STRASBOURG, France — Hundreds of security forces combed eastern France for a 29-year-old man with a long criminal record who shouted ‘‘God is great!’’ in Arabic and sprayed gunfire during a deadly rampage in Strasbourg’s famous Christmas market, officials said.
Tuesday night’s attack, which killed two people, left a third brain-dead, and injured 12, was a stark reminder to a nation wounded by previous assaults that terrorism remains a threat, even as antigovernment protests roil the country.
National police distributed a photo of the wounded fugitive, identified as Cherif Chekatt, with the warning: ‘‘Individual dangerous, above all do not intervene.’’
Interior Minister Christophe Castaner told lawmakers that the French native had run-ins with police starting at age 10 and his first conviction at age 13.
Chekatt had been convicted 27 times, mostly in France but also in Switzerland and Germany, for crimes including armed robbery. He had been flagged for extremism and was on a watch list.
The emerging profile pointed to an increasingly common hybrid extremist who moves from acts of delinquency to sowing terror.
Chekatt was flagged as a potential extremist, but Castaner said ‘‘the signs had been weak.’’
A terrorism investigation was opened, but the exact motive remained unclear.
The suspect’s parents and two brothers, also known for radicalism, were detained, a judicial official said.
Prosecutor Remy Heitz said the man attacked with a handgun and a knife about 8 p.m. Tuesday, and was shot in the arm during an exchange of fire with soldiers during his rampage. He then took a taxi to another part of the city, boasting of the attack to the driver, and later exchanged more gunfire with police and disappeared, Heitz said.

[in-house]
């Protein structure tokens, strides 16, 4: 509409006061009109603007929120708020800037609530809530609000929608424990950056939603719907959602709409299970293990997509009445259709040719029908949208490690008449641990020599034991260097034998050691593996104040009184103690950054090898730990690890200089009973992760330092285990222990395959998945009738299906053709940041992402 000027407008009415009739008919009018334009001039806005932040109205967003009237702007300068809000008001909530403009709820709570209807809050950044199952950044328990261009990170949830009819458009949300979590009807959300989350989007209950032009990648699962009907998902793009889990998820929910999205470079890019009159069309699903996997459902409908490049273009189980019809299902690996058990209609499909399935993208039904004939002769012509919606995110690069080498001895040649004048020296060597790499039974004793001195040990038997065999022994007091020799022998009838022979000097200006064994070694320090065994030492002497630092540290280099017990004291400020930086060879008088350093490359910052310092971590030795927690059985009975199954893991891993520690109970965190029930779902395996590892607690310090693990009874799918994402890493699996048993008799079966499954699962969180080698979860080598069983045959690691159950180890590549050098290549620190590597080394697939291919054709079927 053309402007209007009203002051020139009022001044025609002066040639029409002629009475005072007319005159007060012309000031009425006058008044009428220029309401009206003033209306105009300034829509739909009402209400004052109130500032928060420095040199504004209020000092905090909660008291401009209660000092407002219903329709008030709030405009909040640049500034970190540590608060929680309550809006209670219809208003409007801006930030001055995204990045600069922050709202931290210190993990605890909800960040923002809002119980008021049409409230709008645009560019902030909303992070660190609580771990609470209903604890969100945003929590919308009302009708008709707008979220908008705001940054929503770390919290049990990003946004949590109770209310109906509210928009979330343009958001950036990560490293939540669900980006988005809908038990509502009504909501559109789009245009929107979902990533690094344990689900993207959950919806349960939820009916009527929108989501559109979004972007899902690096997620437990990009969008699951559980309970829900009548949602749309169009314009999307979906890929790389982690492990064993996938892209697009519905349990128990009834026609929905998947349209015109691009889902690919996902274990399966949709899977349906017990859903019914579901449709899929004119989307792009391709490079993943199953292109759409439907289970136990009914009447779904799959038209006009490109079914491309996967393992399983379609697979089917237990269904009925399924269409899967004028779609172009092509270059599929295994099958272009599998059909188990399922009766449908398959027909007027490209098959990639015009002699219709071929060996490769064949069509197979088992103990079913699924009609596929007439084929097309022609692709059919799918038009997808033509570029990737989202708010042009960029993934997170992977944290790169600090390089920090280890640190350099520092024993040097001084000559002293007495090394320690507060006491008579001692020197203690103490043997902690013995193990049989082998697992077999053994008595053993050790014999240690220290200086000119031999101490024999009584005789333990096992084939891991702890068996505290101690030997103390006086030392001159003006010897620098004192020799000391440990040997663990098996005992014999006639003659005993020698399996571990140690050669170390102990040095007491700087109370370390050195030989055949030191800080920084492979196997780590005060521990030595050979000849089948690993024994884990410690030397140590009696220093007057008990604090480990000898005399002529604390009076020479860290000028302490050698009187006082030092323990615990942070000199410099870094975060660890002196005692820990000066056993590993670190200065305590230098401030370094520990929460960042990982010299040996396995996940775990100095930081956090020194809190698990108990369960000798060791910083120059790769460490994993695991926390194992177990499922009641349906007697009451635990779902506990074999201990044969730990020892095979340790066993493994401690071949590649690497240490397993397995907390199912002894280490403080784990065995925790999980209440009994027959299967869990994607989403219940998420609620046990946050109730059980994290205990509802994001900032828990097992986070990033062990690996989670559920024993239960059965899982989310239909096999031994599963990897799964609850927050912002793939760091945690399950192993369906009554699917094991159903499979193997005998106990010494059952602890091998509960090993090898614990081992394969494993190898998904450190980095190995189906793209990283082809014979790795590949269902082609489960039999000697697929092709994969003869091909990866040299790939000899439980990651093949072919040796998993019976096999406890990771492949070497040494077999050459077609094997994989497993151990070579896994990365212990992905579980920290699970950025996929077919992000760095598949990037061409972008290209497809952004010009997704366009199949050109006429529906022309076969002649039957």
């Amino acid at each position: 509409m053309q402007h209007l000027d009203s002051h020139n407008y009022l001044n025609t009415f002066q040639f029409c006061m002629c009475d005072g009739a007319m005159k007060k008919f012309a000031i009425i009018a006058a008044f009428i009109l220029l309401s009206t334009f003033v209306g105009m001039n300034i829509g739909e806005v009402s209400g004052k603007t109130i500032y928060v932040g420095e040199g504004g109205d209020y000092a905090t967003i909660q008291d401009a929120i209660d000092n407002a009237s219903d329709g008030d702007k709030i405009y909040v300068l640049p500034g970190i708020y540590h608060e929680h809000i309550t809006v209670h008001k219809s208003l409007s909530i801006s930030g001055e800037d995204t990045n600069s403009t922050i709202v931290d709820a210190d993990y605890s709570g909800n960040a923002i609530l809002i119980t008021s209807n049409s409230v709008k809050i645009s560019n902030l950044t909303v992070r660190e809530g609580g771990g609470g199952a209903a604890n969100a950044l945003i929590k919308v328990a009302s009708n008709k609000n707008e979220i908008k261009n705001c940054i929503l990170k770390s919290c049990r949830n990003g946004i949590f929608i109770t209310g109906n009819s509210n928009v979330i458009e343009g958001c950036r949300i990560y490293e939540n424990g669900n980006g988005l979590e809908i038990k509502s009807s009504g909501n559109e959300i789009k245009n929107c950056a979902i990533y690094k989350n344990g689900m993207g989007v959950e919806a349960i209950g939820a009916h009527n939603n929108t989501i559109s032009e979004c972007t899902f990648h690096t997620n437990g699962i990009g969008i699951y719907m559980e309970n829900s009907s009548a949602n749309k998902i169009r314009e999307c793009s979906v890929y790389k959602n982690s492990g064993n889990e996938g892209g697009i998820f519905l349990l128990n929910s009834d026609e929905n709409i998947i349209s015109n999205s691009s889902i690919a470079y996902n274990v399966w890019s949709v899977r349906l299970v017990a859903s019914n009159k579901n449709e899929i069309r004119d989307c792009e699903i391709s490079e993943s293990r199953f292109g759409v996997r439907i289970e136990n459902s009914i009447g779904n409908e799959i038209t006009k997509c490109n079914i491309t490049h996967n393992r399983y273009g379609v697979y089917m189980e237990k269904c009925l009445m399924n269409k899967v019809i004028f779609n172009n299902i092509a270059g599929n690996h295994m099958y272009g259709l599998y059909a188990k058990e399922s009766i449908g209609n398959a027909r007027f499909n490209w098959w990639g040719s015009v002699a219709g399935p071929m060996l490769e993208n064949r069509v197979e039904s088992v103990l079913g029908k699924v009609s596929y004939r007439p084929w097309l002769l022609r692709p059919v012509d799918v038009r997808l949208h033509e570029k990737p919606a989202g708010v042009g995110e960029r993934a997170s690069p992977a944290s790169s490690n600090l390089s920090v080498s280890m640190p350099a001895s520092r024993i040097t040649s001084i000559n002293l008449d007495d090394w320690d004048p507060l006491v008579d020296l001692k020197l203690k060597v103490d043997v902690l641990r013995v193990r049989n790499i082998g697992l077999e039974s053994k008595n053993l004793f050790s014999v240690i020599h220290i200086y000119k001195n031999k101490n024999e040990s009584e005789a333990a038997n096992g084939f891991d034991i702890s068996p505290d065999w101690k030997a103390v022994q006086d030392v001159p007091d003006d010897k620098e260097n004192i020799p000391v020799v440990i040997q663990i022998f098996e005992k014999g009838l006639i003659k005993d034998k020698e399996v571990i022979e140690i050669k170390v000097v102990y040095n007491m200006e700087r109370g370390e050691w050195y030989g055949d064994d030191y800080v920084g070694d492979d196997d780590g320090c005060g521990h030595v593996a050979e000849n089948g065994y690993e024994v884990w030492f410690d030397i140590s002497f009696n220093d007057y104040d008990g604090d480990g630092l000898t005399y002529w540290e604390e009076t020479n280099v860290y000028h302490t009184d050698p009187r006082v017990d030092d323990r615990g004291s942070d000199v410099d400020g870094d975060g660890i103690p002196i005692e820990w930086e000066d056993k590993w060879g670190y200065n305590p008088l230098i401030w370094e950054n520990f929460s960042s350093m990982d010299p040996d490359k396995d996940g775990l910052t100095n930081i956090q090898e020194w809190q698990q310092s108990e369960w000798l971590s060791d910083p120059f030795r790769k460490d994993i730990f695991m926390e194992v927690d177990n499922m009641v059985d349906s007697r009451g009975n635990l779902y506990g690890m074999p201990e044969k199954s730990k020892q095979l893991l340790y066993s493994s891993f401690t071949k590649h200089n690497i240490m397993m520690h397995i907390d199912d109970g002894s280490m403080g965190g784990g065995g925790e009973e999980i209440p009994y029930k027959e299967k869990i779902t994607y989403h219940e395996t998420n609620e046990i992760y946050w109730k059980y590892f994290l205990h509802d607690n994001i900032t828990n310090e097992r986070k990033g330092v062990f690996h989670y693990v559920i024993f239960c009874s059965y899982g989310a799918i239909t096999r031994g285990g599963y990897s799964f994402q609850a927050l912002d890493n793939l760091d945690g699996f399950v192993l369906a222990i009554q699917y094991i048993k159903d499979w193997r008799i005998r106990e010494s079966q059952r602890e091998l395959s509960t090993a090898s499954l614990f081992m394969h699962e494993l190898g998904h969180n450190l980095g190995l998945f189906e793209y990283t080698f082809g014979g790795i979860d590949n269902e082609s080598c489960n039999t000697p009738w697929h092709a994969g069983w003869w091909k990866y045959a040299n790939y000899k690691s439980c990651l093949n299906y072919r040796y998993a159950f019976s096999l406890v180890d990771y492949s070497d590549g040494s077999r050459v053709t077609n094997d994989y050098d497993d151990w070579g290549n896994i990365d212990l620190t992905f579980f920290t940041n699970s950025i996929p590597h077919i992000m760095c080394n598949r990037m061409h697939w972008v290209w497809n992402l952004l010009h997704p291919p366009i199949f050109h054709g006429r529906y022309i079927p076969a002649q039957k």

Witnesses described shots and screams after the gunman opened fire and yelled ‘‘God is great!’’ in Arabic, the prosecutor added. Swaths of the city were under lockdown for hours.
The dead included a Thai tourist, 45-year-old Anupong Suebsamarn, according to the Thai Foreign Ministry, The Khao Sod newspaper quoted his uncle as saying he and his wife had planned to visit Paris, but the protests there prompted them to change plans and go to Strasbourg instead.
One Italian was reported to be among the wounded. Italian media said Antonio Megalizzi, 28, was in critical condition. Italian daily La Repubblica reported he was in Strasbourg to follow the session of the European Parliament. Strasbourg is home to the assembly.
After initially reporting that three people had died, authorities revised that and said one was brain-dead, while 12 people were wounded, six of them gravely.
About 720 police, soldiers, and SWAT team officers in Strasbourg were being reinforced with 500 more soldiers and another 1,300 in the coming days to guard public places, especially other Christmas markets, Prime Minister Edouard Philippe said after a crisis meeting. The government raised the security level after the attack.
The attack in the heart of old Strasbourg, near its famous cathedral and within the Christmas market that draws many tourists, unsettled the border city.
The market ‘‘is a family and brotherly celebration that speaks about hope and what unites us. It’s this celebration that was hit yesterday by a terrorist act,’’ Philippe said.
The German government said it had stepped up controls on the border with France.